What is Anaphylaxis


Anaphylaxis is a severe allergic shock reaction where a person may faint, the skin becomes blue, and swelling appears in the throat and eyes. You may have heard this condition referred to as anaphylaxis shock. Often the cause of the condition is an allergic reaction to bee, yellow jacket, hornet or wasp stings, or to a specific food or combination of foods.
Anaphylaxis is a very serious allergic reaction that can occur suddenly, or take up to two hours after contact with the allergy-causing substance or toxin. This reactive condition can be along a range in terms of its severity and it may be mild to potentially fatal.

Anaphylaxis is not a common occurrence, it is estimated that the annual incidence of this severe reaction is only about 30 people in every 100,000. There is an increased risk of anaphylaxis for individuals who have asthma, hay fever or eczema. the most common causes are allergic reactions to food (particularly peanuts, tree nuts and shellfish), medication, insect stings and bites, and latex.

An anaphylactic reaction may start with a tingling sensations, itching of the skin, or a metallic taste in the mouth. It could also include a warm sensation, hives, asthma symptoms, swelling in the mouth and throat, breathing difficulties, diarrhea, cramping, vomiting, a sudden drop in blood pressure and, in some cases, unconsciousness. The symptoms may appear suddenly, immediately after exposure, or take several hours.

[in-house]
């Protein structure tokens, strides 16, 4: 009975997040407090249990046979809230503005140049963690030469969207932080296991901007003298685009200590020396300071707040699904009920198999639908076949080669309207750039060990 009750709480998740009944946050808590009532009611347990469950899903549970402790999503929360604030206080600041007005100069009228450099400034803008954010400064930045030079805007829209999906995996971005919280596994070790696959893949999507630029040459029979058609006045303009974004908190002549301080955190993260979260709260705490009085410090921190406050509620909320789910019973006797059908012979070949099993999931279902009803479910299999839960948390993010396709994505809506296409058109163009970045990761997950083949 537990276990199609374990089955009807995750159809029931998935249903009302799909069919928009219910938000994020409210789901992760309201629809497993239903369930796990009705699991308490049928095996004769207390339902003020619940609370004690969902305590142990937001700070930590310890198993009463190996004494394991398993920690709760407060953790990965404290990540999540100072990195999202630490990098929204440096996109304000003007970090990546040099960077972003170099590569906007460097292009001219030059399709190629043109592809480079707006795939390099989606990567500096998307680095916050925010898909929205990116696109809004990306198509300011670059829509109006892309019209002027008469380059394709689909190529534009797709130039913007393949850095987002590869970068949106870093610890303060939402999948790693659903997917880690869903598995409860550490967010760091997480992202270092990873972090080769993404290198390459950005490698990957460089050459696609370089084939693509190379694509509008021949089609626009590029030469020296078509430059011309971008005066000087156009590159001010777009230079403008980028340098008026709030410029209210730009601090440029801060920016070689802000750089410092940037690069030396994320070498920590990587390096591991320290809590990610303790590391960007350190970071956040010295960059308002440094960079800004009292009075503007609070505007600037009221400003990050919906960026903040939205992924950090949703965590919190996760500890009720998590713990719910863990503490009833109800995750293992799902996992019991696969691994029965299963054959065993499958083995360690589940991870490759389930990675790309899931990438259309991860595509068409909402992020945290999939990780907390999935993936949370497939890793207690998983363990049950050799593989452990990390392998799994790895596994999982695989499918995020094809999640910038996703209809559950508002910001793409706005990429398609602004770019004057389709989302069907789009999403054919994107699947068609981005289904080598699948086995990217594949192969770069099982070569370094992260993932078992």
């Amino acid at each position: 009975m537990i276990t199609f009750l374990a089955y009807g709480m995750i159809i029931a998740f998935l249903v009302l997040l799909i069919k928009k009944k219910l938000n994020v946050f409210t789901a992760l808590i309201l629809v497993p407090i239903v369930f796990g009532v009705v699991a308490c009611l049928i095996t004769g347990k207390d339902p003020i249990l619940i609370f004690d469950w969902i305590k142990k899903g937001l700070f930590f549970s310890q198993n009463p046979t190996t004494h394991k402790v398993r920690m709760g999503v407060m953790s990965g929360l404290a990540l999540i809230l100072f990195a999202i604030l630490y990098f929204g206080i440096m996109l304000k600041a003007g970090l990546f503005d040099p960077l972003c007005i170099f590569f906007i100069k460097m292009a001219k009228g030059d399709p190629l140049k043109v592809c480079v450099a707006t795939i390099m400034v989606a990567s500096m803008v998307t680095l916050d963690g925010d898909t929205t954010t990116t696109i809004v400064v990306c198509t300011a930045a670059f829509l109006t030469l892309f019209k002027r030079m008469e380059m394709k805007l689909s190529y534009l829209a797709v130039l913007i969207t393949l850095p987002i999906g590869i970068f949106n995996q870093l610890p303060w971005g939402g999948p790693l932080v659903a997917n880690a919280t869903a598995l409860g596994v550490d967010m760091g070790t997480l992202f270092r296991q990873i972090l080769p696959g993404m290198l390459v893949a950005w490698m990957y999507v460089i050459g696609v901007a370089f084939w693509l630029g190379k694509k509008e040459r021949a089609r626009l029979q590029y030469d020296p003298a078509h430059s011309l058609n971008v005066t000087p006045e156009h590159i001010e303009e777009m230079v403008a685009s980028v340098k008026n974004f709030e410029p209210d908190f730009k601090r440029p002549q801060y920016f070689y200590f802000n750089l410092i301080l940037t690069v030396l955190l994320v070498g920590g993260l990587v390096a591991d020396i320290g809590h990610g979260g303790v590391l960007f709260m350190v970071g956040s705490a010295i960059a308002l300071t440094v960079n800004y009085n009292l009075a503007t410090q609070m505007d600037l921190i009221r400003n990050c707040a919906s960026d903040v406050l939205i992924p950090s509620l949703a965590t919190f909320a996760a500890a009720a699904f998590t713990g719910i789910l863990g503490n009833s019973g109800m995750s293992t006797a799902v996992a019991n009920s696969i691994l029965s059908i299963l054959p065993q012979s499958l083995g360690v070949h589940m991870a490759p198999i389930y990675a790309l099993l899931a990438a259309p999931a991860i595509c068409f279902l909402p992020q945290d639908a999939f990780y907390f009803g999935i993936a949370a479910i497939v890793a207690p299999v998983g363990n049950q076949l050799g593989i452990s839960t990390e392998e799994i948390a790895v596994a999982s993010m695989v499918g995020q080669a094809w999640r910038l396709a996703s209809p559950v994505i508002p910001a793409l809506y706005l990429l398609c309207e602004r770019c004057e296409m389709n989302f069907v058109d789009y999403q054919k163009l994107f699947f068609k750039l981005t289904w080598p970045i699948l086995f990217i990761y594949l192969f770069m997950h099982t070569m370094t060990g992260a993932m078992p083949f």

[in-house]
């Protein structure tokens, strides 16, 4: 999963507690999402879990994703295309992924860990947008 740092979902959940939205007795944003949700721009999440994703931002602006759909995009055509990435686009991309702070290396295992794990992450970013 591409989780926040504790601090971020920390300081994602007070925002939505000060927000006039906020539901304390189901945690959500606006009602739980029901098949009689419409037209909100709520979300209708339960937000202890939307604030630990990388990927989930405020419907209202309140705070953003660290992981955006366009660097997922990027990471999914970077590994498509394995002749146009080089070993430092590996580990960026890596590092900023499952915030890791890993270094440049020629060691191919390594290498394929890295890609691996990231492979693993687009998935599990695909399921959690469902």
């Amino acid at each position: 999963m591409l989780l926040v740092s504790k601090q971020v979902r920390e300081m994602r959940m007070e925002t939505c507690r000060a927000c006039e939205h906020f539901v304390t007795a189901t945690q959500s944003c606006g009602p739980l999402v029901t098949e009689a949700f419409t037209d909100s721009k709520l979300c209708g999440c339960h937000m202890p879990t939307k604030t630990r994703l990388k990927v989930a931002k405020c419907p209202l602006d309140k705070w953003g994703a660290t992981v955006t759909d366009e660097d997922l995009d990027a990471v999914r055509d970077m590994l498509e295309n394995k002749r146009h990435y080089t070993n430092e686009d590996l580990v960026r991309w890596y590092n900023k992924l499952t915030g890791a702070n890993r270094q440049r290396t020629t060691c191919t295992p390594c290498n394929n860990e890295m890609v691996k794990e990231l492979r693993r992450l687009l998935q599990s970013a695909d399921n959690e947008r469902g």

In an anaphylactic reaction, treatment must be immediate as it is considered an emergency and a life-threatening situation. CPR may be needed to improve breathing until help arrives and Epinephrine should be given by injection. This medication serves to open the airways and raise the blood pressure by constricting blood vessels. Additionally, Antihistamines and corticosteroids may be given, but only after the immediate life-saving measures are taken.

Individuals who are prone to anaphylaxis or have severe allergies that could cause the condition are often advised to carry an Epi-pen or other similar allergy kit. A trip to the emergency room, or a call to 911 are still required, even if an individual does have these supplies on hand.

If you’d like to find out more information about anaphylaxis, the United States National Library of Science and the National Institutes of Health have an online resource with medical and health care information on various topics. The encyclopedia page dedicated to anaphylaxis can be found at http://www.nlm.nih.gov/medlineplus/ency/article/000844.htm and features information about this condition including symptoms and treatment, as well as some good color images to help illustrate this condition, and related conditions.